My dad worked for IBM for most of my young life, and I remember playing Astro Grover on a floppy disk on our home computer before I was reading books.
The internet invaded most American homes around the mid-to-late 1990s and I remember playing games created in concert with my favorite cartoons on Nick.com while chatting with elementary school friends via AOL Instant Messenger.
Kids have been using the internet since then, but the internet has changed drastically since then, and the percentage of kids using it has only skyrocketed.
The following facts come from this graph, recently posted to Axios.
Let’s highlight four of these facts:
10.9% of Kids Ages 0-11 Have Adopted Social Media
This is troubling for a host of reasons. Most basically, though, it shows that the age restrictions social media platforms have for users are pretty much pointless, which comes as no surprise.
Most social media platforms require you say you are at least 13-years-old in order to create an account on the platform. But there is obviously no way for them to verify this.
Facebook is going after kids with their new Kids Messenger product, though the child has to set up an account through a parent’s Facebook account.
This number is only going to increase.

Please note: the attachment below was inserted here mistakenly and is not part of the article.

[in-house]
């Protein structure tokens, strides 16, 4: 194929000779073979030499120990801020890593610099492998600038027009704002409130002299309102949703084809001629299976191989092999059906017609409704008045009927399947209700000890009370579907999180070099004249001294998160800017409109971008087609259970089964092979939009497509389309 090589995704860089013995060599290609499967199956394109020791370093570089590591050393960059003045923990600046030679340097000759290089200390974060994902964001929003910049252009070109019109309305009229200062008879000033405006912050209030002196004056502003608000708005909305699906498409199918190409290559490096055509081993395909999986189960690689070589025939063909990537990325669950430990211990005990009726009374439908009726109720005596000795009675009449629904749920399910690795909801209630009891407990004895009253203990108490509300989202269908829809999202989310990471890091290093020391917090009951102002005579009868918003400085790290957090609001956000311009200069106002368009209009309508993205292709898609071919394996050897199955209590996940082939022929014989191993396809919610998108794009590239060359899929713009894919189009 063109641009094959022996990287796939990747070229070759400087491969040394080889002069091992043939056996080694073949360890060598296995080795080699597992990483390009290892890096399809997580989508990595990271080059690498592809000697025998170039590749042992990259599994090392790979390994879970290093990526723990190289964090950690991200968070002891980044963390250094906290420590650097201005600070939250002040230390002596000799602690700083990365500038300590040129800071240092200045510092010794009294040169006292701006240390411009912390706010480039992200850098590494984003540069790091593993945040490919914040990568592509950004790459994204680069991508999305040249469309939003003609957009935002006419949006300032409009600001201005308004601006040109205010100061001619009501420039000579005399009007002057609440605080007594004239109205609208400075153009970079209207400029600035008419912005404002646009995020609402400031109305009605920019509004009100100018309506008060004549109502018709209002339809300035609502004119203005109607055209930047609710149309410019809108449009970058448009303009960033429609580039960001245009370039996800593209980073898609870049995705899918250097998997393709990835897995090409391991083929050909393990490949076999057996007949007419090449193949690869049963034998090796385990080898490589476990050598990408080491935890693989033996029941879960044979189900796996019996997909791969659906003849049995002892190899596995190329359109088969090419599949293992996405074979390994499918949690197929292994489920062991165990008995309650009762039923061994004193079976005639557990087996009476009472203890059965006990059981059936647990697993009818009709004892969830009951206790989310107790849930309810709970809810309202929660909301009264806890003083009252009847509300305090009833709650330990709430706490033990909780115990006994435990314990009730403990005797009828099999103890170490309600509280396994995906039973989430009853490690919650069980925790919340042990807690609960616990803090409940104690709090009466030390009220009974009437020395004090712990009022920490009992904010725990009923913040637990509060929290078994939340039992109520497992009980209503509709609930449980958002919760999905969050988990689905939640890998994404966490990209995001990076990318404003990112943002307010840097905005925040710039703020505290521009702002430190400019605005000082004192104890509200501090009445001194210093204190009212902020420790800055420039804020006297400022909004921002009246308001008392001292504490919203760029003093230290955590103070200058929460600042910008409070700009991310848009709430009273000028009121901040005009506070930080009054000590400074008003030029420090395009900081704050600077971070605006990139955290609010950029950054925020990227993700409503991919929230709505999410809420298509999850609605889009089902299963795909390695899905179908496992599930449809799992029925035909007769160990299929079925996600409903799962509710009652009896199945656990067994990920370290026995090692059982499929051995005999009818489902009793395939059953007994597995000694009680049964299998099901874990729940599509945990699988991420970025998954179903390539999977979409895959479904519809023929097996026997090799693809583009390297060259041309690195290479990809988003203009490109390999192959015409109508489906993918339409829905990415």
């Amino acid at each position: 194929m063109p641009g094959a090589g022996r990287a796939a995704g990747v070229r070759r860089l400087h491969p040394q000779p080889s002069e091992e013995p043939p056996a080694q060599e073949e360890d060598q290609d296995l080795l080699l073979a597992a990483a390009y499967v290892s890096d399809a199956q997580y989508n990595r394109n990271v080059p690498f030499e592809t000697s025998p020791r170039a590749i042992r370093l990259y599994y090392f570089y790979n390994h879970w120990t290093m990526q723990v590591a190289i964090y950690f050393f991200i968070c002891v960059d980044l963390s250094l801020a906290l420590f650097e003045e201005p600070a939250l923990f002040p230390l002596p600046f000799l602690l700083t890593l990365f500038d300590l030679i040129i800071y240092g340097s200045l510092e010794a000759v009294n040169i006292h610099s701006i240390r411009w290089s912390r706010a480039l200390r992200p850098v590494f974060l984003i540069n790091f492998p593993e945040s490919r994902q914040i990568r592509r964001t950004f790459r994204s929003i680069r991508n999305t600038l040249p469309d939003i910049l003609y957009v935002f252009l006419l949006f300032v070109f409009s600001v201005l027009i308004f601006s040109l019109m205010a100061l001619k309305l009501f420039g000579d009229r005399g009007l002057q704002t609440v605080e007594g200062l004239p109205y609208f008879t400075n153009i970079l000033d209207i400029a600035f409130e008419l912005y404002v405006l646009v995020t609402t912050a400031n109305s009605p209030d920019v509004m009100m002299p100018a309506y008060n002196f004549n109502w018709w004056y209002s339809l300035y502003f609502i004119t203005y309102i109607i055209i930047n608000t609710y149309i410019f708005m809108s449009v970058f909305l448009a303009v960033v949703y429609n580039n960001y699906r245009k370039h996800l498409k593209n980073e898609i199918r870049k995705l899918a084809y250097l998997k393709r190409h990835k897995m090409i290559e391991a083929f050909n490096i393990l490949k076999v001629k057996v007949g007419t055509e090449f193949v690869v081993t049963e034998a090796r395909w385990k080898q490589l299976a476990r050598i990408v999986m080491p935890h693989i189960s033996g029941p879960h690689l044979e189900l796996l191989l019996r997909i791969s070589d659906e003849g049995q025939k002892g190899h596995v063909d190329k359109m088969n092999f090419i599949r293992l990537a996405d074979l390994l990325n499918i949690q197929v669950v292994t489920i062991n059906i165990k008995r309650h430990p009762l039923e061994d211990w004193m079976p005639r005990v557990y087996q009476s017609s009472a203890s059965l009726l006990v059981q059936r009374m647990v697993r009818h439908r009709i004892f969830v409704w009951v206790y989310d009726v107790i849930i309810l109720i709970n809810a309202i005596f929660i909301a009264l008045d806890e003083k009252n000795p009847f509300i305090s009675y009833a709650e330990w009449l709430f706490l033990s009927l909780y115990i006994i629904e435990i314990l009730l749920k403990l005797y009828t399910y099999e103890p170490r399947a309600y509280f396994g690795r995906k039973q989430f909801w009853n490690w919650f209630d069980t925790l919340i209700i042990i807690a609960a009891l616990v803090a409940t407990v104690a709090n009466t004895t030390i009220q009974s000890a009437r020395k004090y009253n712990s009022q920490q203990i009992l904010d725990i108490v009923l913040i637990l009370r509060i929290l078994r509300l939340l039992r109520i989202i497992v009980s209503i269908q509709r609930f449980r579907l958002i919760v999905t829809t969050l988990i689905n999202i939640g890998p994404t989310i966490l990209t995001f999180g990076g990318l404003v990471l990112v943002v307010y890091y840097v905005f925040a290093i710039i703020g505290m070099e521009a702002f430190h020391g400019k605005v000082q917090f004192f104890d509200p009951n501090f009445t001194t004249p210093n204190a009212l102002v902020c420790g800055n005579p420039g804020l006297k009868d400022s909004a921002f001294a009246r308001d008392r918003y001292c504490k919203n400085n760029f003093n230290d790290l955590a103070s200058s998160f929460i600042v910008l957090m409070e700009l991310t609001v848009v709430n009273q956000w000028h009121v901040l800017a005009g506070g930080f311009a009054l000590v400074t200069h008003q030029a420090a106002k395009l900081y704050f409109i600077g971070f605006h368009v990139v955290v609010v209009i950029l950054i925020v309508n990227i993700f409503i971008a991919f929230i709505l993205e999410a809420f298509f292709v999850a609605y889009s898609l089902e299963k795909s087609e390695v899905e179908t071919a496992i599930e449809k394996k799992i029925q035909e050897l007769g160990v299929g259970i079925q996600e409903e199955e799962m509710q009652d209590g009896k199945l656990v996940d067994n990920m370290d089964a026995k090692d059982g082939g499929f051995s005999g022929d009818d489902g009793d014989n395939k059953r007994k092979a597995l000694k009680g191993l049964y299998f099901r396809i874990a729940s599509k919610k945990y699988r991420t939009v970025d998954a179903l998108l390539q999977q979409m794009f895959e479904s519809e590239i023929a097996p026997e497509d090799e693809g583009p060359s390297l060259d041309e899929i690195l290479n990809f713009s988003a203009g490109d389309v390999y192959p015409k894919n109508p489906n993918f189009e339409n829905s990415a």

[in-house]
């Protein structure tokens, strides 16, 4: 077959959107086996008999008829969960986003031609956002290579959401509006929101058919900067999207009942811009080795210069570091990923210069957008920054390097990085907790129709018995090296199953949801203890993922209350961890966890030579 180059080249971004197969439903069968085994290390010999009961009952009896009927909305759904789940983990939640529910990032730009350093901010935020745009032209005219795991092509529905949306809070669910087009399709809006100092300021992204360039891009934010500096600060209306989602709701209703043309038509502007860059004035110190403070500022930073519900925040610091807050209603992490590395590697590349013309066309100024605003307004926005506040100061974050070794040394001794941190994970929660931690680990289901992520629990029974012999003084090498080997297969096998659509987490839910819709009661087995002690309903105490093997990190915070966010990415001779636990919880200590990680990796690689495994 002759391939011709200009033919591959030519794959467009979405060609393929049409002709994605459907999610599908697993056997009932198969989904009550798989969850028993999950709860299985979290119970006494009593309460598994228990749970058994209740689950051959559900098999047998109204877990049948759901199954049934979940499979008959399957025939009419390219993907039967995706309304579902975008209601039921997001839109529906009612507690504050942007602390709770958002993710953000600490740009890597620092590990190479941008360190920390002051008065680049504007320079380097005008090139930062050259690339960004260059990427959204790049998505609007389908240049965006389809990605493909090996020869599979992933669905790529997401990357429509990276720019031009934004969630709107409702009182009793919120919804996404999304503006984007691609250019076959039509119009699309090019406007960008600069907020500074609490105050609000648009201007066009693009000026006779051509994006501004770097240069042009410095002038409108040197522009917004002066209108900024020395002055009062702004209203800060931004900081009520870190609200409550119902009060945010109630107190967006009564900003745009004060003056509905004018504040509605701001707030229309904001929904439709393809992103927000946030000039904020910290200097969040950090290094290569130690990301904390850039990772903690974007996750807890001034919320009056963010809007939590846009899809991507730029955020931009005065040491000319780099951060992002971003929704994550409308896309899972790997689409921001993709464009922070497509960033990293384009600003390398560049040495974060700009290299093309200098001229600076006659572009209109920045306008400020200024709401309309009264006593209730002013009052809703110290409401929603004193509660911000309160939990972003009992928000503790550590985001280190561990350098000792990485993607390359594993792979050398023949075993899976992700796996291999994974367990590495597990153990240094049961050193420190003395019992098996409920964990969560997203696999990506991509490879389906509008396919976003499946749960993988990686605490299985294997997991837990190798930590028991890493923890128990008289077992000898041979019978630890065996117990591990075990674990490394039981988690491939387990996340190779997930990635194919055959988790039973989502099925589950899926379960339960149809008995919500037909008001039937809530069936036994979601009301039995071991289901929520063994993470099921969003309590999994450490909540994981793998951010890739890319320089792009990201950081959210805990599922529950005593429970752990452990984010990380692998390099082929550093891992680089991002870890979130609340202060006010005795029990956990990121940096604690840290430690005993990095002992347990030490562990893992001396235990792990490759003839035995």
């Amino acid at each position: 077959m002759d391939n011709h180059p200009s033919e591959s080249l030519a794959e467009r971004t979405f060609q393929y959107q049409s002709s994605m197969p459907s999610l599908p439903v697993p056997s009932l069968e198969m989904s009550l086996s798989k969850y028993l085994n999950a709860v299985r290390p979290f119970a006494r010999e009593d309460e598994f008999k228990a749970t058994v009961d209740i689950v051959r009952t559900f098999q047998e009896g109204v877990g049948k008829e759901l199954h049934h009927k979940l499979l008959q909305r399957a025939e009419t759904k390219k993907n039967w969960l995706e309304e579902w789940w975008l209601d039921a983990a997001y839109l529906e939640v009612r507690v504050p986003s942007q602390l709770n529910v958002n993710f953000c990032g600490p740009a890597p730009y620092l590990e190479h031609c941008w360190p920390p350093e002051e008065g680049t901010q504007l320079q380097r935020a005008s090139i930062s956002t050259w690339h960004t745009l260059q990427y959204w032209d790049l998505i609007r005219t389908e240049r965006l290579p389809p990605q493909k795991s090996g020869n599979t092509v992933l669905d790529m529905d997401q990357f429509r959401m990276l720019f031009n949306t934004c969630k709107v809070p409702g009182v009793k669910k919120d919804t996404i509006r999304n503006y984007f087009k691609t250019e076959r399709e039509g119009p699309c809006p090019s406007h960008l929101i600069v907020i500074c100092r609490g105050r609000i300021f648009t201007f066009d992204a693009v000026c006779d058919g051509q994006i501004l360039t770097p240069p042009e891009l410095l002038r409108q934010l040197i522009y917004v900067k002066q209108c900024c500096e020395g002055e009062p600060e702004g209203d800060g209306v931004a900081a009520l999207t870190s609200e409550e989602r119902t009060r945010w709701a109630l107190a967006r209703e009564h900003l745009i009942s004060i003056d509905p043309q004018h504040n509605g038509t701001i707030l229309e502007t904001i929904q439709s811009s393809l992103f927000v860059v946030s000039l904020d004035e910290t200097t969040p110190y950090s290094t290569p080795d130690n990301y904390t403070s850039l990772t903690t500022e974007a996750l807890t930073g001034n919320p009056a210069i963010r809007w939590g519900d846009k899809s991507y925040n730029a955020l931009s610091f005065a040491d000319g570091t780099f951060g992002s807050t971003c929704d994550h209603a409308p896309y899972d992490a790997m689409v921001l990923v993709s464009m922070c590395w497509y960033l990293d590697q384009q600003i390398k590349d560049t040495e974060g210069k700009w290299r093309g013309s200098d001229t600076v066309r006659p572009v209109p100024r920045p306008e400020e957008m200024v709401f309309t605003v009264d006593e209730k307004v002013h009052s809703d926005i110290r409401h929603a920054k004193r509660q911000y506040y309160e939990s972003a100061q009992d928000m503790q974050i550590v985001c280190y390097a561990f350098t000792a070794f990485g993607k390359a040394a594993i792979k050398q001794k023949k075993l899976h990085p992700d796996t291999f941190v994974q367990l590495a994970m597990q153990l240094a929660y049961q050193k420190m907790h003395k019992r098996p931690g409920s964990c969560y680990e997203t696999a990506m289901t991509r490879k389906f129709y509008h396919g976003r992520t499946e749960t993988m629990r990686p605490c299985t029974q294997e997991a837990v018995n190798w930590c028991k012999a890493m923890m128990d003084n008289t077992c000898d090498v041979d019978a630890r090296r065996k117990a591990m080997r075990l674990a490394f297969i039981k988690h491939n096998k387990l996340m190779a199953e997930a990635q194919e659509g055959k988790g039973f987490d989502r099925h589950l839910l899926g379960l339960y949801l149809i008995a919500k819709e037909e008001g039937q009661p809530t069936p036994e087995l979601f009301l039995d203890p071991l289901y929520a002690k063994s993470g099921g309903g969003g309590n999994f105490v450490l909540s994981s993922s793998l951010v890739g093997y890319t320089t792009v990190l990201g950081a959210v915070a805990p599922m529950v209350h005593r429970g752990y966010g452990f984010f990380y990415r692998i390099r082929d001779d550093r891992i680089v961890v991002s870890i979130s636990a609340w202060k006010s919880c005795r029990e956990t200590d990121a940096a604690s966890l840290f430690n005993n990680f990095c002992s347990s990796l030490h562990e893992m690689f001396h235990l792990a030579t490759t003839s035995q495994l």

57.3% of Kids Ages 12-17 Have Adopted Facebook
This number makes sense, and I bet it’s even higher for Instagram (but that data wasn’t provided in the graph or anywhere else I could find).
Facebook is one of the least popular social media platforms among people of this demographic. Most teenagers are using Instagram, Snapchat, tumblr, and YouTube more frequently from other studies I have seen (and just from talking with teenagers I know).
49.5% of Kids Ages 0-11 Have Adopted Digital Video
YouTube Kids is one of the most popular apps on the app store for a reason.
Seriously. Look at that number. Right about 50% of kids from birth to age 11 are watching video on the internet.
In one sense, this isn’t very alarming. Why? Because internet video really just is the new television, and far more than 50% of kids in this age range have watched TV throughout the years.
In another sense, this is very alarming. Why? Because video access on the internet can be so uncontrollable and some of the video content on the internet that can be intentionally or unintentionally discovered by kids of this age is so much more harmful.
93.4% of Kids Ages 12-17 Have Adopted Digital Video
Researchers will probably kill me for saying this, but I’m going to say it anyway. This stat says only 93% of teenagers watch digital video. I promise you that if a teenager has access to the internet, he or she is watching digital video on a regular basis. The 93% this chart shows is deceivingly low, in my opinion.
The future is video. We cannot avoid this fact. It must both motivate us and alarm us.
It should alarm us for obvious reasons that we’ve already explored. The kind of video content that can be discovered intentionally or unintentionally on the internet is vast and often disturbing.
It should motivate us, then, as Christian content creators, to dive headfirst into the video space and start creating God-glorifying video content that entertains and enlightens people.
This is the future of the internet. We adapt or we become irrelevant.
Chris Martin is the Co-Creator and Chief Content Officer at LifeWay Social as well as a Content Strategist at LifeWay. He and his wife Susie live outside Nashville, TN.